13:12

                    from La Blogotheque Added 54.1K 491 20

                    Aloe Blacc / A Take Away Show / Part 2 "You Make Me Smile", "Use Me" (Bill Withers) Directed by Colin Solal Cardo Sound by JB Aubonnet & François Clos Mix by François Clos Produced by Chryde Musicians ----------- The Grand Scheme: Joel Van Dijk / Guitar Joe Gonzales / Bass Te' Amir Sweeney / Percussions (Drums) Farmer Greif / Claps (Keys) Randal Fisher / Saxophone Read the story blogotheque.net/Aloe-Blacc,5671 (FR) blogotheque.net/Aloe-Blacc,5683 (EN) http://www.stonesthrow.com/aloeblacc http://www.blogotheque.net http://www.takeawayshows.com http://www.colinsolalcardo.com

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                    • Take Away Show #95.5: MAN MAN

                      13:04

                      from Vincent Moon / Petites Planètes Added 8,444 70 7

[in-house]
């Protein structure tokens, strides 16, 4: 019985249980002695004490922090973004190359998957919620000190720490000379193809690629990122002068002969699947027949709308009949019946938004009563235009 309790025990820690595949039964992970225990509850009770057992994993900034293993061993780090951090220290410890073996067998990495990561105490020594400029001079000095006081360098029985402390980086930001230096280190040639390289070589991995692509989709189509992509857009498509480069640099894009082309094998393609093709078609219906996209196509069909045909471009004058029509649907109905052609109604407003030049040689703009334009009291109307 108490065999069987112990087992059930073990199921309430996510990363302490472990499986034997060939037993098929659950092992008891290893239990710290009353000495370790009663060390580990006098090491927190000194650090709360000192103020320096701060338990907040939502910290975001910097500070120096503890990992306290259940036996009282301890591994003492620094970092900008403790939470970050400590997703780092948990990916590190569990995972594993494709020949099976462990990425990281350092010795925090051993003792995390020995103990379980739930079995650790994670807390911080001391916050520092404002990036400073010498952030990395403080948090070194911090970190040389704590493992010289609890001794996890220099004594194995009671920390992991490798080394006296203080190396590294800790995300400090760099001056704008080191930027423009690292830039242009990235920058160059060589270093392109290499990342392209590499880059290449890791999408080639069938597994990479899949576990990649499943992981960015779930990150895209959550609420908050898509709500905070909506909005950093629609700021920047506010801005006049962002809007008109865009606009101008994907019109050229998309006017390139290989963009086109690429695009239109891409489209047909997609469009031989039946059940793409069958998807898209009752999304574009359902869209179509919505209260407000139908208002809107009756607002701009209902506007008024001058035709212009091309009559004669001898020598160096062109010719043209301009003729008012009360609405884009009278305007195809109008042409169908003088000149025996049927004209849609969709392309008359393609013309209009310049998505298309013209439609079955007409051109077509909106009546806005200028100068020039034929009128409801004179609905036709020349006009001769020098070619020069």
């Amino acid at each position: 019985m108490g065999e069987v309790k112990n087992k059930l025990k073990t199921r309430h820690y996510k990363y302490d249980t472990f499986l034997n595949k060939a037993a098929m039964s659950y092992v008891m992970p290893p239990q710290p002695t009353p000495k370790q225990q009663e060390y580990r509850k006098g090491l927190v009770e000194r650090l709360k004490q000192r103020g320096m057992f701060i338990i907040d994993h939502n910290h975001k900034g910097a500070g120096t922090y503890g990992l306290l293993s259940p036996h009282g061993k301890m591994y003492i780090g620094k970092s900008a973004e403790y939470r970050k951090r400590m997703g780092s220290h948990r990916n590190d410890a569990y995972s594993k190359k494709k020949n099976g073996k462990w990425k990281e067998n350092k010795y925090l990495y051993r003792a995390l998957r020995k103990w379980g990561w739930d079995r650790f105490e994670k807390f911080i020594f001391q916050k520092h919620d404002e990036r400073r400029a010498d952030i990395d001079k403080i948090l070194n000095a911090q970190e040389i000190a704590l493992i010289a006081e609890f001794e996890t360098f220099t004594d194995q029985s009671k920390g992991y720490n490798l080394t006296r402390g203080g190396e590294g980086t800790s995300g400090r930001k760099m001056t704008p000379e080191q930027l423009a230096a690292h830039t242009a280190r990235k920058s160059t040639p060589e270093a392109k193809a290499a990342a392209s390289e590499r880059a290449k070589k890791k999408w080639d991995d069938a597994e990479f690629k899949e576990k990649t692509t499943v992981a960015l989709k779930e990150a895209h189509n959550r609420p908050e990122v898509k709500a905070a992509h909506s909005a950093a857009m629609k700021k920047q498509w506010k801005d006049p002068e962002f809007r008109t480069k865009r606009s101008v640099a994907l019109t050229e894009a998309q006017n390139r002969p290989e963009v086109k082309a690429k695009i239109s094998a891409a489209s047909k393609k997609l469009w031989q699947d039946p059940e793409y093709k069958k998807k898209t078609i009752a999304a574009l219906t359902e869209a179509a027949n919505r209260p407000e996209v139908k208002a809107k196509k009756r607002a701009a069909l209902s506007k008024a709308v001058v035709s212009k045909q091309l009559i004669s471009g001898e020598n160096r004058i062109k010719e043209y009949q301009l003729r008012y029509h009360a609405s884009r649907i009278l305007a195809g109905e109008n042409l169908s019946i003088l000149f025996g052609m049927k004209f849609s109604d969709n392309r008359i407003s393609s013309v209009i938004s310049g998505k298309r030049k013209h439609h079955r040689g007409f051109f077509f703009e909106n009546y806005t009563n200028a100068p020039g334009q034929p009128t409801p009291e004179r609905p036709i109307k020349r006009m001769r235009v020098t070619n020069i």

images and edit by vincent moon sounds by benoit furic mix by francois clos produced by la blogotheque shot in Paris, oberkampf, belleville, june 2008 13 minutes With Man Man, there was a “before” and an “after”, a Side A and a Side B of their Take Away Show. Side A was all smoothness, nonchalance, and little bits of happiness spread under a dim sun. Side B was the exact counterpoint. In Antoine’s apartment, when Man Man decided they were going to play “Van Helsim Boombox”, Side A was coming to an end. “Boombox” is that wobbly, wonky ballad that twists my spine every time I hear it. Its honky-tonk rhythm and melancholic melody support Ryan’s voice, scratched to the bone. We left these beautiful melodies behind in the apartment. The band knows how to twist and change these sweet songs into something darker, more vicious. Without knowing it, we hurtled towards a conclusion that was far beyond our hopes. The shift from Side A to Side B took place when the first part gave way to a telluric blast: a flood of decibels, of cries and metallic percussion, right in the heart of Paris. The Parisian pavement was literally vibrating and the walls transmitted the clamor up to the highest roofs of the street. It was tribal and invigorating. Man Man is not the first to theorize a flood of sound as a type of musical sharing experience. Volcano (among others) had already shown it to us. But the wild dudes of Philly pushed the jamming impulse way beyond, with the enthusiastic help of kids who were wandering in the neighborhood. What the camera didn’t record is the onlookers who gathered little by little, the neighbors who came to their windows, and us, happy and laughing because of what was happening. Mere minutes before, though, I had been a little disappointed with this Take Away Show. Of course, there had been the moment where Sergeï got his hair cut while the rest of the band sang “Everyone Says I Love You” by the Marx Brothers. They clearly understood the concept of this project well, and they suggested that we film in that salon. A few weeks before, in Brussels, Man Man told me about a cover they were working on. Tom Waits? Britney Spears? No, “something better”. It wouldn’t disappoint. The Marx Brothers: seemingly so far from Man Man’s musical sphere. But in fact— whether they were on the terrace of a café, in Antoine’s bedroom, on St. Maur street, or trying to negotiate the price of a Tuareg bracelet—Man Man was always funny and delightfully odd. Toys, voices, getups: the band could easily make a record for kids. Tim Burton and Bill Plympton would surely be its godfathers. As we were walking with them, I remembered the debt I owe to music storage media like CDs. If Man Man had appeared on my computer as a MP3 file, none of this would have happened. When I ordered their first record four years ago—at the impetus of only one track that was as intriguing as it was twisted—I would have never imagined the enthusiastic relationship I currently have with their music. The album spent some time on a shelf after a first (and not very convincing) listen. Then, one day, I put the record in my player, out of curiosity. It was a shock: I discovered their record. It was absolutely astounding. Without the CD, it would have been, Delete —> Empty Recycle Bin. On the way back, the saxophone, driven into a corner, triggered everything. Everyone started to bang on trash cans and fences, making noise with every single object they could find. Black Mission Goggles’s poum tchak kept going until Belleville Boulevard, among neighborhood kids. We never had to ask these kids to join— they understood immediately. It was music as it comes, alive and freed from all constraints. A few hours later, the finale of a terrific show was transformed into a risk-taking moment. The distance with the audience had been given a pounding. This was yet another piece of evidence that this band is big, very big. text by furax http://www.blogotheque.net/Man-Man,4324